If anything remained of our poor snowman, we would not have known it then, for he was hopelessly buried. With the next snow-melt, we found his "arms" and his clothes and a handful of coal.
     Though it was a magical time for us, as snowstorms always seem to be for children, the storm presented work and worry for our parents. Would the storm outlast necessities of life, including coal for the furnace? Houses weren't as tightly wrapped against the cold as they are now, and our parents closed the shades and drapes, piled on the quilts and kept the furnace stoked day and night. With games, stories, songs and lamplight, they didn't let us sense a bit of danger.
     FROM TIME TO time in later years when I had children of my own, I shared with them the story of that blizzard and its suspicious beginnings. Laughingly they dubbed me "Weather Witch," a title that would later be proven once again, at least in their eyes.
But that's another story in itself.
(Rose About Town says she still thinks snow is beautiful because it makes her feel young again, and that's REAL magic! Comments can be directed to randrmoore@gmail.com)

Friday, November 9, 2018

HOW I BECAME IMPORTANT ON THE INTERNET HIGHWAY...


Wow! I'm so important!

According to my email today:


*I'M A LOST PRINCESS who can receive the inheritance left for me in the rediscovered will of the lost monarchy of my family--if I send money!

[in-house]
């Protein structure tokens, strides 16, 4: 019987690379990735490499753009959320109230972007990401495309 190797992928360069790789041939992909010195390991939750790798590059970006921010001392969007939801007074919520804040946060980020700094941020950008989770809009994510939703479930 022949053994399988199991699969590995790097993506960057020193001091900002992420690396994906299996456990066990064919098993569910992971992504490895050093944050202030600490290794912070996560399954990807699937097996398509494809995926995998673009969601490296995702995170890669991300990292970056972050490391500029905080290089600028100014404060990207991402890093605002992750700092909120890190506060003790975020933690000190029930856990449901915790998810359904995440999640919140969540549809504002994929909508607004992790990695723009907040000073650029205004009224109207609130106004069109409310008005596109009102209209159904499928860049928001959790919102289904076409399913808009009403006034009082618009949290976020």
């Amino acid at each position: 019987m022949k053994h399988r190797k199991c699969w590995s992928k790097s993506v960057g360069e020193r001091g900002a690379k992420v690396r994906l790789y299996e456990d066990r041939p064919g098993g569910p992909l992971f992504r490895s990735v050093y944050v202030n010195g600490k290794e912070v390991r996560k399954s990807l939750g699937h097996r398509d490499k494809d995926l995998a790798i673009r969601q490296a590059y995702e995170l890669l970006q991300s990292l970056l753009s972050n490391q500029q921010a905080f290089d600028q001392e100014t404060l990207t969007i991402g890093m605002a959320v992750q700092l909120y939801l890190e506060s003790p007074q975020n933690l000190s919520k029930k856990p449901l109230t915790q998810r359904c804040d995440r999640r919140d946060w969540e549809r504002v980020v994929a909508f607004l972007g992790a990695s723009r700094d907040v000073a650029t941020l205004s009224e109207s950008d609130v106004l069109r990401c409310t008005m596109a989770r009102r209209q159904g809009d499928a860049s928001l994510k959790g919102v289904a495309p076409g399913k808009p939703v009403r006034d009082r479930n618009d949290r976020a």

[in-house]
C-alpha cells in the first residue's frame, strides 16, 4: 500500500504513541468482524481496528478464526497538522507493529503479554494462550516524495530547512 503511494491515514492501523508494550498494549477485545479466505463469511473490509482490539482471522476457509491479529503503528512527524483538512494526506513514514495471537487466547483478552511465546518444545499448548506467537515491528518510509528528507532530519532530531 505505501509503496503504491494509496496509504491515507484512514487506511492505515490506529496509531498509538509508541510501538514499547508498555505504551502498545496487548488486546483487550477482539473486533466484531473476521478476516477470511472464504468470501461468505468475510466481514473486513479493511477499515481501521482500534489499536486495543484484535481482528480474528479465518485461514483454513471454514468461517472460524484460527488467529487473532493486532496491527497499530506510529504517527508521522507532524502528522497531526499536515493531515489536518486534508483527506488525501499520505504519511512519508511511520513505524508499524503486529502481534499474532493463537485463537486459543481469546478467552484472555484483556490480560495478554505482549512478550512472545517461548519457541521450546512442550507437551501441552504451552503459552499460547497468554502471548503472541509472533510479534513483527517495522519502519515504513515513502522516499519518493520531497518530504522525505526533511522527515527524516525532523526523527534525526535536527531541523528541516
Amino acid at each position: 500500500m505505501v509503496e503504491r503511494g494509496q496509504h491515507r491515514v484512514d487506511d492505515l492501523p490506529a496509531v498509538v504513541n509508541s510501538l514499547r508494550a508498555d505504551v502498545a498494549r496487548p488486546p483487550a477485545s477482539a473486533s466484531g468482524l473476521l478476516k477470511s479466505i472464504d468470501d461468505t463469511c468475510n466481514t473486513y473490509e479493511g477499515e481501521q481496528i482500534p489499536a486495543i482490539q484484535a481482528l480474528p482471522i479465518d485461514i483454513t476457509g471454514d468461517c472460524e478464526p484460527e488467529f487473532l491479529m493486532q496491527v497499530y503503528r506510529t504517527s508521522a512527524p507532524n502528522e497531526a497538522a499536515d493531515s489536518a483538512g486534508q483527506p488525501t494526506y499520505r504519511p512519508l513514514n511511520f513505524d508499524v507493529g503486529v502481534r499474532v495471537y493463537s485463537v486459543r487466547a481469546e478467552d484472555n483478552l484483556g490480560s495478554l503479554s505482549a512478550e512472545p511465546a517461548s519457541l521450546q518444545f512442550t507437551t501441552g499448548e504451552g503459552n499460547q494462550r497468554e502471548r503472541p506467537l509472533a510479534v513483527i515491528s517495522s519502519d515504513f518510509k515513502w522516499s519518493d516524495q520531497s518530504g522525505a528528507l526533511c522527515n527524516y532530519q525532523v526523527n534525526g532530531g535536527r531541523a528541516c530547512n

*I HAVE AN INTERNATIONAL award waiting for me--if I send money!

*I AM THE LAST SURVIVOR of a former South African royal family, and I can learn more about my property and monetary inheritance--if only I send money!



WOW! WAIT TIL THEY FIND OUT WHO I AM!



THE NOTORIOUS WITCH ROSE OF THE GREAT LAKES

Tuesday, November 6, 2018

VOTE IN YOUR OWN VOICE ...

When I hear a conversation about the 19th Amendment, giving women the right to vote and also to hold office, I think back to a conversation between my mother and father. It occurred when I was a child in the late 1940s, and the conversation was surprising to me, given the usual husband-wife balance of that old-fashioned time.

"Clarence, how are you going to vote?" my mother asked my father. Right in front of us kids, he firmly told her, "I'm not going to tell you."

"But why?" my mother wondered. "I don't want to take the chance that I might vote differently from you and cancel out your vote."